Have you recently got a new dog? Are you scared of leaving it to its own devices when you are out and about? Well, as a new dog owner, you should definitely consider crate training your furry friend.
Crate training refers to giving your dog a safe space where you can leave it unattended for a while. A dog crate functions as a den for your buddy, so as long as crate training is done right, there are really no drawbacks involved.
If you want to crate train your dog the right way, check the following expert tips.
Get a Suitable Crate
Before we delve into the exact steps you need to follow to crate train your dog, you need to make sure that you have the right crate. Generally speaking, you must get one that is big enough for your dog; the goal here is not to hinder the dog’s movement. So, buy a crate that gives your dog some breathing space where it can sit, sleep, and stand comfortably. Also, you should consider the material of the crate you will get.
According to professional dog behaviorists, you could opt for an indestructible dog crate that is made of metal to prevent any escape attempt, especially if your dog used to be an outside dog before you adopted it. You do not have to worry though about the weight of metal crates, as most of them are “collapsible,” meaning that you can easily fold and carry them anywhere.
Find a Good Location for the Crate
Ideally, you should never isolate your dog when it is in its crate because this can lead to depression and anxiety, and after all, your furry friend should not associate the concept of staying inside the crate with punishment. Thus, you must choose a lively place where you can put the crate. This location can be your living room, for example, because your dog will be able to sense your presence and feel more at ease.
However, make sure that the location of the crate stays quiet at night because you do not want to disturb your dog while it is sleeping. Moreover, if you have a puppy, you can keep the crate in your bedroom during the first couple of days to reassure the puppy. Then, you can relocate the crate once the puppy feels less stressed or anxious.
Make the Crate Appealing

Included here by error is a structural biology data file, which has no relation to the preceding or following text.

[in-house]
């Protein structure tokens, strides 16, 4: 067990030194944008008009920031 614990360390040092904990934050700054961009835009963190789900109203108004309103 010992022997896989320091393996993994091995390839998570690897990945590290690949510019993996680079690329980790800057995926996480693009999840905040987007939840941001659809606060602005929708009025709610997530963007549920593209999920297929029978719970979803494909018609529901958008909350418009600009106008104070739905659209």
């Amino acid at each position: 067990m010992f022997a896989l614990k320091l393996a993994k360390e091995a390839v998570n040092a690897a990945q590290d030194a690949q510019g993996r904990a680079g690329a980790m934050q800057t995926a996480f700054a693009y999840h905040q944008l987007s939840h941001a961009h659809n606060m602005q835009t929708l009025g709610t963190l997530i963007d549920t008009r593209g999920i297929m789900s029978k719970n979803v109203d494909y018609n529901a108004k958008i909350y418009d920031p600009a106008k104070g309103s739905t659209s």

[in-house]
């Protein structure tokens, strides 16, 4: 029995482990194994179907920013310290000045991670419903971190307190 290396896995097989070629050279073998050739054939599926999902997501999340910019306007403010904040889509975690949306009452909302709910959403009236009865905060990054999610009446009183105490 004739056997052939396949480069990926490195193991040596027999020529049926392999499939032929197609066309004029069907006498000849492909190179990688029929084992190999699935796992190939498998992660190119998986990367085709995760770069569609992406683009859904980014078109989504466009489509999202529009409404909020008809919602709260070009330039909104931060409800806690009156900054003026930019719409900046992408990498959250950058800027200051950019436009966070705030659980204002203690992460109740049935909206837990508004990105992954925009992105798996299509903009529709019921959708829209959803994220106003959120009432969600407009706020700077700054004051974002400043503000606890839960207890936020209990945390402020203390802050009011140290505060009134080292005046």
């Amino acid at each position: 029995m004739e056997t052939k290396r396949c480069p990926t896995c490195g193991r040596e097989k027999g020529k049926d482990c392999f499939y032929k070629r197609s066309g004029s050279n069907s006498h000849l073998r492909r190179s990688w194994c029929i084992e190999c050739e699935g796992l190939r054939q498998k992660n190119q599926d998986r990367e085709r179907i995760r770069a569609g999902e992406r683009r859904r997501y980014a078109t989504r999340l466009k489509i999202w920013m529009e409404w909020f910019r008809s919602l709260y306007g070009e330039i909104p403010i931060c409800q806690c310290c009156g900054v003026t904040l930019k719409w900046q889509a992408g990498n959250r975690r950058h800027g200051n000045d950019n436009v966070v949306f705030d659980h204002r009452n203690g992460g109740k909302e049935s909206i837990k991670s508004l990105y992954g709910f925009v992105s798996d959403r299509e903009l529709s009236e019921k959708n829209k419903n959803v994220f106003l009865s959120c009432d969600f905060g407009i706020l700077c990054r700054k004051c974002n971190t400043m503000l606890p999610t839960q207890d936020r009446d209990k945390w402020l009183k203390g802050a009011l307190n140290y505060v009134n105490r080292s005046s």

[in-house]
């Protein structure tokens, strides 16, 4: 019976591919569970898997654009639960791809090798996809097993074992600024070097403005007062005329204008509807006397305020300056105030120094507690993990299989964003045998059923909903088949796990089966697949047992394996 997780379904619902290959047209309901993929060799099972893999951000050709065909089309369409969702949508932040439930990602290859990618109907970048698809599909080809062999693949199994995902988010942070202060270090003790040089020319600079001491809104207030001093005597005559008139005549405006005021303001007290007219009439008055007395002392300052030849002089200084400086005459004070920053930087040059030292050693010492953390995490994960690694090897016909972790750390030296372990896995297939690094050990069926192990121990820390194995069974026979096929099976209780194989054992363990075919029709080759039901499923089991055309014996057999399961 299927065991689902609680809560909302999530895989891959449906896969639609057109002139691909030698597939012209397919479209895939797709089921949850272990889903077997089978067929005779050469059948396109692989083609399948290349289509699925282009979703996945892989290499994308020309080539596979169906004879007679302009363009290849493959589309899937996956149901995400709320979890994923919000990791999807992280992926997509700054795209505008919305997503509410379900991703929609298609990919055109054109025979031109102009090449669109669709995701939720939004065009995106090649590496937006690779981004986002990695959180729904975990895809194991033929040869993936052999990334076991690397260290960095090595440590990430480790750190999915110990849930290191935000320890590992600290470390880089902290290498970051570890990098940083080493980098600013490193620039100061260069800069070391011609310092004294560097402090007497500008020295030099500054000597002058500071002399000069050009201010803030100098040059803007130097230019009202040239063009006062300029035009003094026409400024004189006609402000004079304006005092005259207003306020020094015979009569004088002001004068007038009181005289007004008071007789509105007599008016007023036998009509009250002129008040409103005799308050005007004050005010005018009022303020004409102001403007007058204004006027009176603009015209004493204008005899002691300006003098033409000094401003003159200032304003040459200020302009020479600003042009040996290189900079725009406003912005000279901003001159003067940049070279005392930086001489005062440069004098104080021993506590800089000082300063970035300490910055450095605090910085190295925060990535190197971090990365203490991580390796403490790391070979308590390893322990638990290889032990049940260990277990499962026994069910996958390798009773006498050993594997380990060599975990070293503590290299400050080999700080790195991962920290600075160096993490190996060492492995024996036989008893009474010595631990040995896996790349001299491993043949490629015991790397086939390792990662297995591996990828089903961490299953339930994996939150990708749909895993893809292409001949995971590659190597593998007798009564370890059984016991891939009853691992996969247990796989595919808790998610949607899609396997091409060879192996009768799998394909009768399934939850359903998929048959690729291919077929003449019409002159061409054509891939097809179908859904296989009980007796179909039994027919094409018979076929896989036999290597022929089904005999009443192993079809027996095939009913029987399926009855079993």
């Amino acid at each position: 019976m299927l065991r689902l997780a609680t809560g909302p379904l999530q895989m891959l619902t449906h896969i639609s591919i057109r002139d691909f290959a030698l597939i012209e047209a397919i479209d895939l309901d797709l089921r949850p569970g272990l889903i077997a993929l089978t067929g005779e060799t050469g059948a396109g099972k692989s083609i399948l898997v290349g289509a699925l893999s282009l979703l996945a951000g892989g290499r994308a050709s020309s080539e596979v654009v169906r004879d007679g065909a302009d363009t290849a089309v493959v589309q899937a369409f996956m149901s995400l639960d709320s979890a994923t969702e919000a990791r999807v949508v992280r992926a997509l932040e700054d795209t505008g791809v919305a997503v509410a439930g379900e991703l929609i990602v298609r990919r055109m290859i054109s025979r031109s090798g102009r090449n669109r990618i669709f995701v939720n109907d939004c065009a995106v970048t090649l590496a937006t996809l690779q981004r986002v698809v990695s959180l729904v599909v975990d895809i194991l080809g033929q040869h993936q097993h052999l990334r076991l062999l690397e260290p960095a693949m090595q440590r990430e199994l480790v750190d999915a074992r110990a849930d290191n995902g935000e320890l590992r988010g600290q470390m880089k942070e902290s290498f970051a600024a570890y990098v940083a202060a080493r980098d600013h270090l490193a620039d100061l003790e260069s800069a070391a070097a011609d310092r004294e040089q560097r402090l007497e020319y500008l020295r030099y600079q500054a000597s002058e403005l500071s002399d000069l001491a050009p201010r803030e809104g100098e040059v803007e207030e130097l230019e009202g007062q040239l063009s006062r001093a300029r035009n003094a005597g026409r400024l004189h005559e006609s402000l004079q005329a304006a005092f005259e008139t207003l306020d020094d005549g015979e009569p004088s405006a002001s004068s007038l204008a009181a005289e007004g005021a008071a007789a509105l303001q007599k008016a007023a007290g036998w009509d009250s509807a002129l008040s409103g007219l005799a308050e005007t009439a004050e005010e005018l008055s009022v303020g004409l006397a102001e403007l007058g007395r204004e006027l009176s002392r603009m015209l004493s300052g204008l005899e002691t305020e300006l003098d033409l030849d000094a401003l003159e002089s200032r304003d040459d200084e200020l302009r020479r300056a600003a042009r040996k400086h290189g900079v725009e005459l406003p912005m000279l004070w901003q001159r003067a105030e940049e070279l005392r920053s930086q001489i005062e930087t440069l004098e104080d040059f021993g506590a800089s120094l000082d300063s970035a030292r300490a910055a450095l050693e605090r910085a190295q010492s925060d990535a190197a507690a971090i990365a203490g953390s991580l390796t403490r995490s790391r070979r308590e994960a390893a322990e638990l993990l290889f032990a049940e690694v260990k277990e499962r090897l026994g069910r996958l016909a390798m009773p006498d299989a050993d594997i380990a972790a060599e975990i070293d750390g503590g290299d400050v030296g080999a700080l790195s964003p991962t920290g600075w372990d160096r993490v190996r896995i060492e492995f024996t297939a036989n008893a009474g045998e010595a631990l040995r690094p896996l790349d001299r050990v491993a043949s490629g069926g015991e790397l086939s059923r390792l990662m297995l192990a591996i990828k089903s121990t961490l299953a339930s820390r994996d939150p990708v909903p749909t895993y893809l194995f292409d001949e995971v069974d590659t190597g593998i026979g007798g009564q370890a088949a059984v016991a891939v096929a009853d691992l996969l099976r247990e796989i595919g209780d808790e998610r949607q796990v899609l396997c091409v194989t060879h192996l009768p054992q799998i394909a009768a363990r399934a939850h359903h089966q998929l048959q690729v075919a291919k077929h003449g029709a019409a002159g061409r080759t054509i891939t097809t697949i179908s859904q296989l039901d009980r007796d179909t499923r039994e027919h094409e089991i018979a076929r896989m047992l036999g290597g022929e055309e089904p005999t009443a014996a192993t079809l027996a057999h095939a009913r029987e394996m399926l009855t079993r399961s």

Fortunately, the way dogs think is pretty straightforward; they associate treats with pleasant, safe spaces. So, you must help your dog associate its crate with safety, not punishment. To achieve this, put the crate in your desired location, and leave the door open to let the dog find it on its own.
Remember not to shut the door early on to prevent causing anxiety for the dog, and never push it inside the crate and lock the door! Instead, fill the crate with things your dog loves, such as its favorite chewy toy or blanket. This way, you can ensure that your dog will want to stay inside the crate and feel comfortable when in it.
Start Closing the Door
The moment you’ve been waiting for has finally come! After your dog feels at ease inside the crate, you can now start shutting the door without worrying about making the dog fussy. Closing the door while it is eating its meals inside can be a great place to start. Once the dog is comfortable with eating in the crate with the door closed, increase the time the door stays shut gradually.
For instance, you can keep the dog inside the crate for five minutes after it finishes its meals, then let it out. Also, keep a close eye on your dog; if it starts looking distraught, open the door immediately.
If you have a puppy, you must allow a couple of bathroom breaks at night because it may not be able to control its bladder. On the other hand, adult dogs do not have this problem. Furthermore, you can make it easier by teaching your dog a command. You are free to come up with your own command, but words like “kennel” and “crate” are the most widely used ones. Couple the command with gestures to help your dog understand.
Crate training might seem difficult at first, especially if you’ve never tried it before. However, by following the above tips, you can crate train your dog in no time. Remember to be encouraging, and give your dog treats when it is in training. Also, be patient; crate training your dog can take up to six months, so take it one step at a time, and don’t rush it.